Karzai Now Says Newsweek Wasn't The Cause Of The Riots - And Neal Figures Out The Rove Media Playbook
"Those demonstrations were in reality not related to the Newsweek story...They were more against the elections in Afghanistan. They were more against the progress in Afghanistan."
--Afghan president Hamid Karzai, today
Gee, didn't our toady Hamid get the memo from Rove?
So with the neutering of another media outlet safely behind them, apparently the White House feels that it is safe for them to let Karzai unwind the "blame Newsweek for everything" meme?
And at what point exactly does the mainstream corporate media in this country see the utter manipulation and intimidation tactics involved here and do anything about it?
Well, at least Terry Neal of the Washington Post’s Talking Points gets the picture correctly this morning:
A certain and clear pattern has emerged when a damaging accusation or claim against the Bush administration or the Republican-led Congress is publicized: Bush supporters laser in on a weakness, fallacy or inaccuracy in the story's sourcing while diverting all attention from the issue at hand to the source or the accuser in the story.
Often this tactic involves efforts to delegitimize the entire news media based on the mistakes or sloppy reporting of a few. We saw this with the discrediting of CBS's story on irregularities in President Bush's Texas Air National Guard service in the 1970s. Although the CBS "scoop" was based on faked documents, the administration's response and backlash from both conservative and mainstream media essentially relieved Bush of having to deal with the story. In other words, the allegedly "liberal" media dropped the story like a hot rock.
We saw ex-members of the Bush administration -- former Treasury secretary Paul H. O'Neill, former White House counterterrorism adviser Richard A. Clarke, former chairman of the Joint Chiefs of Staff John M. Shalikashvili and former director of faith-based charities John J. DiIulio Jr. -- similarly attacked by conservative bloggers and columnists. The mainstream media eventually backed away from coverage of their claims as well.
To be clear about something, the Bush administration's attacks on Newsweek don't represent a new phenomenon. The Clinton administration often attacked its accusers and criticized unflattering media reports. The big difference is that the Clinton administration didn't have any such supportive echo chamber of talk radio and blogs that now exist to amplify it.
It was almost as if the Newsweek fiasco had occurred in a vacuum, or in an alternate reality, where the Iraq war, fought over non-existent weapons of mass destruction, had never occurred. The scenario unfolded over the past two weeks in a Twilight Zone-like atmosphere in which an administration that has held neither itself nor any of its underlings accountable for a war that has so far cost more than 1,600 American lives and tens of thousands of Iraqi lives worked itself into a tizzy for a brief report in a news magazine -- based on an anonymous source -- that turned out to be unsubstantiated.
It's a curious line of attack from an administration known for rarely admitting a mistake.
Since this is the accountability era, and it is widely agreed upon that Newsweek should account for its errors and apologize for its mistakes, perhaps we can get back to applying similarly stringent requirements on the elected officials who make grave decisions, such as whether to go to war.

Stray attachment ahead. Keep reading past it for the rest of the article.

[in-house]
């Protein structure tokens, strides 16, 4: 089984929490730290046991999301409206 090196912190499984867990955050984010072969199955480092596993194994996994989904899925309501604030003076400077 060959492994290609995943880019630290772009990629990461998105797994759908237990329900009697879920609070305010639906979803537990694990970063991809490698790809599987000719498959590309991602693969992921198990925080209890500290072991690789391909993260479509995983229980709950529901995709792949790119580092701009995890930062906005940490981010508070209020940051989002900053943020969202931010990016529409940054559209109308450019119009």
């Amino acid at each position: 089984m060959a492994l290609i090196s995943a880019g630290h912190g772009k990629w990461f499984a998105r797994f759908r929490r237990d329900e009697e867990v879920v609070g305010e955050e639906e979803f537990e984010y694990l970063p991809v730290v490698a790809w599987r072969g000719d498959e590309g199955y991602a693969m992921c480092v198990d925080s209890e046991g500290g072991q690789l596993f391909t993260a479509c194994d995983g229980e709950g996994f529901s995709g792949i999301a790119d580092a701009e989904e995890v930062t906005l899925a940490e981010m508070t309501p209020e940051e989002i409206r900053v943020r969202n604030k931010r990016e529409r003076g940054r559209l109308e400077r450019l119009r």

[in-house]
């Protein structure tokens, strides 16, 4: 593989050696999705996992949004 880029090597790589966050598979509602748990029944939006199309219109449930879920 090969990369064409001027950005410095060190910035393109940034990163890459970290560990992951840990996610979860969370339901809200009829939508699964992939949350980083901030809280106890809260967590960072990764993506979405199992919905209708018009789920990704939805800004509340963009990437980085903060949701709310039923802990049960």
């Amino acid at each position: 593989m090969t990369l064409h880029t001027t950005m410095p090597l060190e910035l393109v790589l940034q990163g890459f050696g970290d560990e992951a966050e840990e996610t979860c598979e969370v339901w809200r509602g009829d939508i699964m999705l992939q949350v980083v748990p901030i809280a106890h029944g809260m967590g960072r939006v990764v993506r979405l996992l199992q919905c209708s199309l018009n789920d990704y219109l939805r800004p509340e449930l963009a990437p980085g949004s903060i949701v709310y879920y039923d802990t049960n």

When the media finish scrutinizing Newsweek, it should get back to asking tough questions of the Bush administration. Questions like:
·Who should be held responsible for the faulty intelligence on weapons of mass destruction that led the United States to declare war against Iraq?
·Why has the president not apologized for warning America that Iraq presented an imminent threat, when that turned out to be the case?
·Will Rumsfeld, who claimed prior to the war to know the precise locations of Iraq's weapons of mass destruction, personally apologize to the families of the troops who died in the search for those weapons?
·Given that McClellan has suggested that Newsweek editors need to go on Arab TV and explain and apologize for their errors, will Bush also go on Arab television to explain and apologize for the mistakes made in gathering and analyzing the pre-war intelligence?
·Will the administration, which downplayed the costs of the war in Iraq, publicly apologize to taxpayers now that the costs have already exceeded $300 billion?
Some will argue that such questions are irrelevant or miss the point because Bush's bold action in Iraq got rid of a tyrant who was abusing his own people and because it will eventually lead to the spread of democracy in the area. Both may be true. But the case for war was built neither on humanitarianism nor on spreading democracy. Those arguments were, at most, used to bolster the main case, which was that Iraq was building weapons of mass destruction and presented an imminent threat to America and its allies.
Some will also argue that the media only push aggressively to investigate Republican administrations. That's a difficult case to make. A simple Lexis search shows, for instance, that the Washington Post ran 415 stories about Monicagate on its front page in the 1998 calendar year.
Some on the left will argue that the Clinton scandal was trumped up, overblown, media madness. I disagree. It was an important story and deserved the front-page treatment it was given. But it also seems true that questions about a war that was fought on an acknowledged false premise are at least as important as questions about one president's efforts to lie about a consensual affair with another adult.